If you love curry like I do – then this recipe is for you. Adapted from “50 Great Curries of India,” by Camellia Panjabi (a must-have for your cookbook collection) this recipe will heat things up in the kitchen and beyond. To make things easier I substituted the home-made coconut milk with a store bought can of coconut milk, and truth be told, I did not have cardamon pods – and it turned out fab! I would do it the same exact way next time just to be able to recreate this dish which was a hit with all!
Parsee Red Curry Chicken
- 5 to 10 red chili peppers, seeded and coarsely chopped
- 1/2 teaspoon cumin seeds
- 1 teaspoon coriander seeds
- 1 teaspoon sesame seeds
- 3 whole cloves
- 6 black peppercorns
- 1-inch cinnamon stick, broken into pieces (may substitute 1/4 teaspoon ground cinnamon)
- 3 cardamom pods
- 3/4-by-1/2-inch piece ginger root, peeled with a spoon and coarsely chopped
- 4 large cloves garlic, coarsely chopped
- 3/4 cup onion, coarsely chopped
- 1/3 cup vegetable oil
- 6 (28 ounces) skinless, bone-in chicken thighs
- 2 medium tomatoes, seeded and finely chopped
- 1 can (13 ounces) unsweetened coconut milk
- 1 teaspoon cider vinegar
- 1/2 teaspoon garam masala
- Place the cumin, coriander, sesame seeds, cloves, peppercorns, cinnamon and cardamom in a dry grinder and grind to powder
- Place ginger, garlic and onions in a food processor. Pulse, scraping down the sides as necessary, to form a smooth paste (you can add 1 to 2 tbsp of water if needed)
- Rinse out the food processor and place tomatoes. Blend to a smooth consistency.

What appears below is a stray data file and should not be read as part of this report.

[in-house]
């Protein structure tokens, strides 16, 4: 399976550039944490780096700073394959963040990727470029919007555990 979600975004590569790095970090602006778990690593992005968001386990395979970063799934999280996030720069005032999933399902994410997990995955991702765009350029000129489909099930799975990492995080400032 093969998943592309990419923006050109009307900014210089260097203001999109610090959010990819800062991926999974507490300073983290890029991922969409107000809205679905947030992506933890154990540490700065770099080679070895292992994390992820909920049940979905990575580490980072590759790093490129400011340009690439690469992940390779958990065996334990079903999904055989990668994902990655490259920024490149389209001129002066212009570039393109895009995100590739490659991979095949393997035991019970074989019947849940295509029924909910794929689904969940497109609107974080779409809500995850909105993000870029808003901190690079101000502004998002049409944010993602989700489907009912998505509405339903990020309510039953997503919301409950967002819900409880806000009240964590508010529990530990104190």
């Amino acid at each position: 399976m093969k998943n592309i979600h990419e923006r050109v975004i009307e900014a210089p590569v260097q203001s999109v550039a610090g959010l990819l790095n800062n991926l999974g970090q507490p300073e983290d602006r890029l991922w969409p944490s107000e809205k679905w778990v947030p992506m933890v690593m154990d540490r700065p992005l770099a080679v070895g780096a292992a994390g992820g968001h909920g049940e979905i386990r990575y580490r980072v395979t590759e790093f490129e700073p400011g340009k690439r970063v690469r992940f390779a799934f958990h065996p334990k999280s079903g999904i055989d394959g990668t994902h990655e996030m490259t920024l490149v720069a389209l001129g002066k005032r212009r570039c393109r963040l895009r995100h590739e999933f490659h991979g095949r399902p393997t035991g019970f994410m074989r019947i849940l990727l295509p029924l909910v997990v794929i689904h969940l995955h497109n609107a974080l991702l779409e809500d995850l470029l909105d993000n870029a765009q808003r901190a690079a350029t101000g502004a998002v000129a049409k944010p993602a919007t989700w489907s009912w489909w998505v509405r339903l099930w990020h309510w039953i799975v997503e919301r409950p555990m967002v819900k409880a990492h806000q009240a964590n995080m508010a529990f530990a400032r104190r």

- Heat the oil over medium to medium-high heat. Add the onion paste, kashmiri chili powder and the spice mixture and cook, stirring, for about 5 minutes.
- Add the chicken and fry for 5 minutes until slightly brown.
- Add the tomatoes and 1 tsp salt and cook for 5 minutes.
- Add the coconut milk and reduce the heat to medium-low so that bubbles just break the surface. Cook, stirring occasionally, for 10 to 15 minutes or until the chicken is cooked through. (If color is not red enough, add a little bit of paprika right after the coconut milk is added)
- Add the vinegar and garam masala. Taste and adjust salt. Serve immediately.
This is the ultimate celebration of the authentic Indian curry, encompassing both the classic and the unusual dishes from every region of India. The introduction not only weaves history, geography, and the philosophy of Indian cuisine together, but also includes an illustrated guide to ingredients and curry-making techniques, including how to combine taste, aroma, and heat. Fifty recipes for authentic Indian curries follow, from the classic Goa Lamb Vindaloo to the more exotic Gujarat Mango and Yogurt Curry, each accompanied by a detailed head note on the recipe’s origin, regional background, and a full-color picture to show color and texture. An additional 50 recipes, from rice, lentils, and potatoes to breads, chutneys, and desserts, round out this thorough book.